From half model to product
Capt. Nat sculpted hull shapes by carving half models from blocks of soft wood. He then measured the offsets and recorded them in a booklet. Langerman and Halsey Herreshoff did the same for the H-20, taking the offsets from half model 204, and then resorted to digital help, feeding the coordinates into the Rhinoceros design program to develop a 3-D hull shape and construction plans.
Herreshoff Designs licensed Dan Shea of the Bristol Boat Co., which is across the road from the Herreshoff Museum on Burnside Street, right where Herreshoff Manufacturing used to be. Shea is an experienced builder and a restoration expert. "I'm restoring Herreshoff 12-1/2s but fell in love with the refined lines of the 20," he says. "My instincts tell me that it will be a great boat."
The vessel's specifications call for white cedar longitudinal planking with Spanish cedar diagonal sheathing and Douglas fir backbone, frames and floors. "All the traditional parts are laminated," Shea says, "but the skin is adhered to the structure, not fastened."
Hull and plywood deck are sheathed in 10-ounce fiberglass mat, with the contrast of a traditionally built coaming of white oak and a teak cockpit sole. The goal is the approximation of the experience as it would have been BF - or before fiberglass - with some help from modern materials that help to produce a light and strong structure, such as epoxy resin.
The raw hull, Shea estimates, will weigh roughly 275 pounds. With its 17-foot waterline, the boat is expected to have a good turn of speed and will accommodate the skipper plus a handful of guests in a deep and spacious cockpit.
Sailing, Langerman says, is a sensual experience that also should satisfy olfactory and acoustic senses. For this reason, the principals at Herreshoff Designs are betting that smelling wood and hearing the muffled sound of water hitting the cold-molded hull will resonate with customers who are ready to leave the pure plastic experience behind.
Progress and tradition
To be competitive among the fleet of daysailers that seek to blend traditional looks with modern performance and convenience, Herreshoff Designs wanted to strike a balance that appeals to traditional and somewhat more progressive tastes. For instance, the rudder head is bronze and the tiller is varnished ash, but the rudder blade is made of composite material.
"The standard boat comes without engine," says Peter Sterrett, who handles marketing at the company. "That's the tradition. But as an option we offer 2.5-kW Mastervolt electric inboard propulsion with two AGM 12-volt batteries and a feathering two-blade prop."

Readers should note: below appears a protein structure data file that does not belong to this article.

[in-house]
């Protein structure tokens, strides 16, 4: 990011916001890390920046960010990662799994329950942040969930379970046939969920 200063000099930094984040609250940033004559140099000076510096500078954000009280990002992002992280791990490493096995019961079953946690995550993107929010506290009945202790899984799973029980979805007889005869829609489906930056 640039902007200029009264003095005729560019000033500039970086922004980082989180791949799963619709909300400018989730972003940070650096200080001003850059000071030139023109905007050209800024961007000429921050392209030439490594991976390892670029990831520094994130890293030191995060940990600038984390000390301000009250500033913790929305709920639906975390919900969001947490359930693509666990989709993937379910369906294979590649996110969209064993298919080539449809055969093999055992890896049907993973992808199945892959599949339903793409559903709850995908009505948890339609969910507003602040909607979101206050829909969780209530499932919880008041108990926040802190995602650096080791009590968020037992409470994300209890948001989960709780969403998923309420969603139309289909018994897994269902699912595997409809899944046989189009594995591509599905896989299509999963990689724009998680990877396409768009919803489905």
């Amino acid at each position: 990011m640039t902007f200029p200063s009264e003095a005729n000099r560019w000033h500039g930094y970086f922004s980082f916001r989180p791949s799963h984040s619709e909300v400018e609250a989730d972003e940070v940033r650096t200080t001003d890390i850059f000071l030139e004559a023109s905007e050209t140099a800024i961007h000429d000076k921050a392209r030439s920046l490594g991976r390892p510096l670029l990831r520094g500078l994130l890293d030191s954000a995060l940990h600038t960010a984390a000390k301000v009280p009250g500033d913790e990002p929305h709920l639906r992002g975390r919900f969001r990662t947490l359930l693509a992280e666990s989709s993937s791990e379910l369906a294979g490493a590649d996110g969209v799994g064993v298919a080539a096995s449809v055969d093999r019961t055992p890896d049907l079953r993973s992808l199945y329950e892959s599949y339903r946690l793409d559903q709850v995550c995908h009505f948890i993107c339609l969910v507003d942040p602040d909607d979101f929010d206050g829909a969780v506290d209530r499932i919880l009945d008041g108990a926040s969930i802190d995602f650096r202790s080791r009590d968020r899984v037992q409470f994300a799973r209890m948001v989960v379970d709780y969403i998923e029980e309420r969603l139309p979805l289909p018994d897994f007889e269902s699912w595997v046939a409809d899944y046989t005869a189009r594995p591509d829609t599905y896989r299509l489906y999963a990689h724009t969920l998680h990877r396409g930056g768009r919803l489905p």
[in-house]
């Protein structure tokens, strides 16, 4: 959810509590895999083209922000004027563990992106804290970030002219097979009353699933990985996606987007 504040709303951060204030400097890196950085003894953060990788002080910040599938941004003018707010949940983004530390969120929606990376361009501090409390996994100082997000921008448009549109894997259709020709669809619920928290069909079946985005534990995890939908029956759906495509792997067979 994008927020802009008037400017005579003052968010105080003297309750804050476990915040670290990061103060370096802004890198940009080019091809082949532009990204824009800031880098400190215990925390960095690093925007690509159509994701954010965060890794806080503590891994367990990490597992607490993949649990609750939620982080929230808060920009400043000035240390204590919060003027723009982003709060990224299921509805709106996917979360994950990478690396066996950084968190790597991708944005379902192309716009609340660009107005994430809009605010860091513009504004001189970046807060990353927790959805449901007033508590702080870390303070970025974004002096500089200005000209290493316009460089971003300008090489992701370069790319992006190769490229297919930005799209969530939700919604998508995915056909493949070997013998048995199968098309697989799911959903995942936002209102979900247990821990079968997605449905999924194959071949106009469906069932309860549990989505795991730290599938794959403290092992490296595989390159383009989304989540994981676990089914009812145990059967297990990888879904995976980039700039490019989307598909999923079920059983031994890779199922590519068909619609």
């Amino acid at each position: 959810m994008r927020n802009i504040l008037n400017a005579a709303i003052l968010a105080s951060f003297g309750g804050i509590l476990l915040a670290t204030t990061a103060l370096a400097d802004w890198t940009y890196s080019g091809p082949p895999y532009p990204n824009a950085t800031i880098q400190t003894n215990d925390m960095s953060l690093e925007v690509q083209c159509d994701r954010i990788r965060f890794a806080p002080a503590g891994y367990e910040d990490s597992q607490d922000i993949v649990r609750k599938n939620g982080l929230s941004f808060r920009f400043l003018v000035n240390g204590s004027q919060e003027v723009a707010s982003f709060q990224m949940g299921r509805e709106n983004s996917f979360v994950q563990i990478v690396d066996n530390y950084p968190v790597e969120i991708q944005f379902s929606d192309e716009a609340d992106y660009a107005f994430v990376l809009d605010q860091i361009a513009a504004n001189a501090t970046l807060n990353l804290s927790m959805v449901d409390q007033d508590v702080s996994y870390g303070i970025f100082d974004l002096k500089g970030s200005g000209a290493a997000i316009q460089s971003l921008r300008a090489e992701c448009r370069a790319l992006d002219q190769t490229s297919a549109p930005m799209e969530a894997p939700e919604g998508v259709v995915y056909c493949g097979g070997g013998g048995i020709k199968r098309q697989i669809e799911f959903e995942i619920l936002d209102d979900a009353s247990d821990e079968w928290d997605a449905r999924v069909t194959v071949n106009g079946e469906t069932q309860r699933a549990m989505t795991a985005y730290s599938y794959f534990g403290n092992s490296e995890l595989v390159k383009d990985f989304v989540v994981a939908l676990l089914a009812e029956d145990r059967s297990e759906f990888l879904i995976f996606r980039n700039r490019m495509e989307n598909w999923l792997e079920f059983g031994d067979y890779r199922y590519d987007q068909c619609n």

The hardware also reflects the traditional spirit and is made by J.M. Reineck & Son to original Herreshoff Manufacturing designs. The H-20 will come with a Marconi or optional gaff rig, with spars of varnished Sitka spruce. Alternatively, a carbon-fiber Marconi rig will be available. How's that for some Bugatti-like technology in a boat whose lines were carved 83 years ago?
The H-20 carries a sailaway price tag of $85,000, which looks downright humane compared with a $2 million Bugatti convertible. I think I sublimated macho eroticism by envisaging myself crisscrossing Narragansett Bay on an H-20.
The folks at Herreshoff Designs hope it will blossom into a class and a club racer that also could be used for training so novices can experience sailing the way it was when Capt. Nat held the reins on Burnside Street. And why not? If proximity breeds familiarity, they are as close as one can get.
"We occupy the same premises. We eat, sleep and breathe the Herreshoff details," says Langerman, adding that this boat "will show the world what a true Herreshoff needs to be like."
LOA: 19 feet, 10 inches
LWL: 17 feet
BEAM: 6 feet, 10 inches
DRAFT: 3 feet, 1 inch
DISPLACEMENT: 2,950 pounds
BALLAST: 1,625 pounds
ENGINE: 2.5-kW Mastervolt electric propulsion
SAIL AREA: 212 square feet
CONTACT: Herreshoff Designs, (401) 396-9971,
Dieter Loibner is sailing editor for Soundings.
This article originally appeared in the June 2011 issue.